ETIRA Demands Environment Action from the EU
Toner and ink cartridge remanufacturers in Europe have published an open letter demanding ‘fast action’ to stop the ‘devastating impact’ the desktop and office print industry is having on the environment.
The letter, published on ETIRA’s website, responds positively to the EU’s Circular Economy report but sets demands upon the European Commission. Remanufacturers, through their association, are calling for an end to the negative cycle confronted by consumers and small business owners who are being “held hostage” to buying expensive, environmentally damaging ink cartridge replacements from the Original Equipment Manufacturer (OEM).
The association members argue consumers should be given the choice to reuse them time and again.
“When you buy a car, you are not told you can only fill it up at a certain petrol station – but when you buy a printer your hands are tied to the costly ink cartridge replacements sold by the manufacturer of the printer. This needs to change,” the members argue in their open letter.
Javier Martinez (pictured), president of ETIRA, said: “We need fast action to stop consumers and smaller business owners being held hostage by the big OEMs.”
ETIRA demands the European Commission end the negative cycle:
- by banning chips and firmware updates, and
- by stopping the import of compatible, polluting, single-use cartridges from outside of the EU.
“With green issues so high on the agenda across Europe we need to see legislation to help us in the printing industry work to reduce, remake and recycle – creating a circular economy in printing, in line with the EU’s Circular Economy Action Plan.”
The current printing business model has a devastating impact on the environment,
creating huge waste due to the short operational life of the printing hardware, combined with single-use cartridges. A recent EU report on a voluntary agreement in the printing industry, found that:
Martinez added: “Sadly, buying a new machine is often cheaper than buying a new set of cartridges, meaning people throw away both the device and reusable cartridges. This has to stop.”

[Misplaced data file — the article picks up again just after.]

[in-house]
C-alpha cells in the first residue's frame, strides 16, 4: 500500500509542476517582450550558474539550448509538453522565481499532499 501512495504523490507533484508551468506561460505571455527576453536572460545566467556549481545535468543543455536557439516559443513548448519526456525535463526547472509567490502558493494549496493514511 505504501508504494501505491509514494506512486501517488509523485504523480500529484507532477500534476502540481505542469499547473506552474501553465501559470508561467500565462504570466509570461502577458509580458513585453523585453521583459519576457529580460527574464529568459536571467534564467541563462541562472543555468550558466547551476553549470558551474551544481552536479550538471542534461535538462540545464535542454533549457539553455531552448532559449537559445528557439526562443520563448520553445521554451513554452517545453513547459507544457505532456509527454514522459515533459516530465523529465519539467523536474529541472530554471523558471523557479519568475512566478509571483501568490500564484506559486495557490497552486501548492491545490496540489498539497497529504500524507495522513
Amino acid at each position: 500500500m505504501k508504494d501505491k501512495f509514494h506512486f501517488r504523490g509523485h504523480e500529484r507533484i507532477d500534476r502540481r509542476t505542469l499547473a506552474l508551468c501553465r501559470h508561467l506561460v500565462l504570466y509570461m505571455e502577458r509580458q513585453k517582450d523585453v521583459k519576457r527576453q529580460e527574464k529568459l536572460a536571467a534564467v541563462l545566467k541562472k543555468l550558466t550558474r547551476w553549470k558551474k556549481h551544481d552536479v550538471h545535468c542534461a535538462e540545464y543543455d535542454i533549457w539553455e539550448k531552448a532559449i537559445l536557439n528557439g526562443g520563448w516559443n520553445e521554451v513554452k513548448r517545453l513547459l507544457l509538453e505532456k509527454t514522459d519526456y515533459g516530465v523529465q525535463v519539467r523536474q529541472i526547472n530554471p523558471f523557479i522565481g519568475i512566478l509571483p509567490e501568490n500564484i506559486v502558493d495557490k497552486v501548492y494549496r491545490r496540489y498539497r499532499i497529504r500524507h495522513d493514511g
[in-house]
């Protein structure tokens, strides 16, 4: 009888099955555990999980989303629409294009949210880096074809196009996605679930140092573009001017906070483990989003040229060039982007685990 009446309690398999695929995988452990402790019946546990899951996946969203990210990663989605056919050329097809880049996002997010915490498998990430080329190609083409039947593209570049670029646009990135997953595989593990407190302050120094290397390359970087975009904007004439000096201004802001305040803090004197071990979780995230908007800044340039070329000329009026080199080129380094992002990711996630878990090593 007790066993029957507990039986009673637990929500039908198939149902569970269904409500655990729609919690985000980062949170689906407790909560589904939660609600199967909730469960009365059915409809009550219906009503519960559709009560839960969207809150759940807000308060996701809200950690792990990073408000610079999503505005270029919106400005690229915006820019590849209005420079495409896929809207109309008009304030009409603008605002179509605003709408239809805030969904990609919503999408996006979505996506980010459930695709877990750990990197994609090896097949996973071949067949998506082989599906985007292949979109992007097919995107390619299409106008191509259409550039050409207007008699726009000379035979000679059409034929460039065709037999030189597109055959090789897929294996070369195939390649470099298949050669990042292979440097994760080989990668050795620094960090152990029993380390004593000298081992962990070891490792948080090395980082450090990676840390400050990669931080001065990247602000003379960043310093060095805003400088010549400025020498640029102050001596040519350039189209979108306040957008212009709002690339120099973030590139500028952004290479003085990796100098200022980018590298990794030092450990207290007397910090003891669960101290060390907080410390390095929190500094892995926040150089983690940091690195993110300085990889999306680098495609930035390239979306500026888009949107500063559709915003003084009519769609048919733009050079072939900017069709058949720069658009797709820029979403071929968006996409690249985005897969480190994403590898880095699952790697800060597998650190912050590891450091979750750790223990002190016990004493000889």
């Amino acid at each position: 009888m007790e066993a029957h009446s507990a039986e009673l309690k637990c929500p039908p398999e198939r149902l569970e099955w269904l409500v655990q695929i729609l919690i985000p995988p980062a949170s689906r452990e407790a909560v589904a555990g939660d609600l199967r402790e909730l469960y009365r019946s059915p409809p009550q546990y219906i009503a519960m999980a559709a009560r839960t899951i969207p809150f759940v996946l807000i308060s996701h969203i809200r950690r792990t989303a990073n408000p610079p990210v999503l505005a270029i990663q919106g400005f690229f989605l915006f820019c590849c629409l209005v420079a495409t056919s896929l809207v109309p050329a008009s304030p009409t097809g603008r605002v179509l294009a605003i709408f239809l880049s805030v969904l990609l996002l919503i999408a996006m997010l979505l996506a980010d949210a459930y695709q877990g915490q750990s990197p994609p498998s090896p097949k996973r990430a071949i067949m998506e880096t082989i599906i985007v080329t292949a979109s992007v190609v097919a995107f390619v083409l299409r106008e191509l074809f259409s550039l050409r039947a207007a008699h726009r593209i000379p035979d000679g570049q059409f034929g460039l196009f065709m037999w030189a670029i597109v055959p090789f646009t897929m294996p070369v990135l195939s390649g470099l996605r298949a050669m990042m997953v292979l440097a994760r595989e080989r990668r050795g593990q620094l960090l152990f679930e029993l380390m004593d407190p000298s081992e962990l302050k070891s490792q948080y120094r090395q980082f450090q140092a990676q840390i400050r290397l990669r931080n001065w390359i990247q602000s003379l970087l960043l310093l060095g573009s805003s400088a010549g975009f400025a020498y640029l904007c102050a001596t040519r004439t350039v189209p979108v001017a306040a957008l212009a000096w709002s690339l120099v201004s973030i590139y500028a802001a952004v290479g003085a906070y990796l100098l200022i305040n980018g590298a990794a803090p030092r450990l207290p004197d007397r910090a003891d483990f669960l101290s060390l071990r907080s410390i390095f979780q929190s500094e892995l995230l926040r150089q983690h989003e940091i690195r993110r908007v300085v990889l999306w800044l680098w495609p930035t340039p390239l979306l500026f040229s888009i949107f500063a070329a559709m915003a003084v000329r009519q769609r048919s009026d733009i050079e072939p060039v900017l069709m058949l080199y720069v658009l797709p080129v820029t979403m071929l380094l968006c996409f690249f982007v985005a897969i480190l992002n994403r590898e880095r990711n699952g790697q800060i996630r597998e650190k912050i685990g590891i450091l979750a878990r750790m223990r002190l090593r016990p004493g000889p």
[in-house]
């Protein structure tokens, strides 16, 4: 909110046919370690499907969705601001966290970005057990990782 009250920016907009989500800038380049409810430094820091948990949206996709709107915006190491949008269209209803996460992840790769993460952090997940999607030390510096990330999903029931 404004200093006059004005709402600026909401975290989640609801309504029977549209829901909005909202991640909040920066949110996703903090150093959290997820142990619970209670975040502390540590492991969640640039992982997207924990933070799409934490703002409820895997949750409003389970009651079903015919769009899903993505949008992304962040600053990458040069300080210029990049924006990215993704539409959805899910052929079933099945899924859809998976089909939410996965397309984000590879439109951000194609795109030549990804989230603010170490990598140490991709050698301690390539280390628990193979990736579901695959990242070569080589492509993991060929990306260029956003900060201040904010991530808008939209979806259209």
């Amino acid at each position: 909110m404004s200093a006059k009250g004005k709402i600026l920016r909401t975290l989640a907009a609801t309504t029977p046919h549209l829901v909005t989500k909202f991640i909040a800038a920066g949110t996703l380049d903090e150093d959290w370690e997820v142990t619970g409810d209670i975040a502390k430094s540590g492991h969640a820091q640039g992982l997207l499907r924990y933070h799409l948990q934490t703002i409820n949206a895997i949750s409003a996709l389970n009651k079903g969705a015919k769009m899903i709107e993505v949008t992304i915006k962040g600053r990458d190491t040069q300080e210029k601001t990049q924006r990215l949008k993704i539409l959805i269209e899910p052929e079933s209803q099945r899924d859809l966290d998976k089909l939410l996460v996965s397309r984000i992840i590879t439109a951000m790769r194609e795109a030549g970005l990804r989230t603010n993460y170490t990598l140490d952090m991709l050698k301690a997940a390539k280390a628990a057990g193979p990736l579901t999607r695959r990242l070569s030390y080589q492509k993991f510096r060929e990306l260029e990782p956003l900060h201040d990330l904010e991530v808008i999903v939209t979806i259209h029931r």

ETIRA points to some new EU Circular Economy Action Plan highlights: “(…) have reduced impact due to the limitations of voluntary approaches. In fact, there is no comprehensive set of requirements to ensure that all products placed on the EU market become increasingly sustainable and stand the test of circularity. Priority will be given to addressing product groups identified in the context of the value chains featuring in this Action Plan, such as electronics, ICT and textiles”.
ETIRA believes there is a real opportunity for change. New legislation in this industry would see environmental improvements and generate up to 25,000 new jobs across Europe.
“There is so much good to be gained from changes to this sector and we want to see this pushed up the agenda and discussed,” concluded Martinez. “This has to stop. Our society cannot accept it. No other industry would accept this.”
ETIRA, formed in 2003, is a Belgian registered non-profit organisation that represents the interests of the inkjet and toner cartridge remanufacturers and related service providers and is the recognised industry body for all topics affecting the industry. ETIRA provides many services to its members: legal and regulatory advice, public relations, environmental impacts, quality and standardisation forums and member contact platforms. ETIRA also manages a remanufacturing Code of Conduct and the ticked-R collective mark assuring consumers of less expensive but 100% environment-friendly remanufactured cartridges.
Contacts: Secretary General: Vincent van Dijk (pictured), firstname.lastname@example.org, Tel: + 31-6-414-614-63
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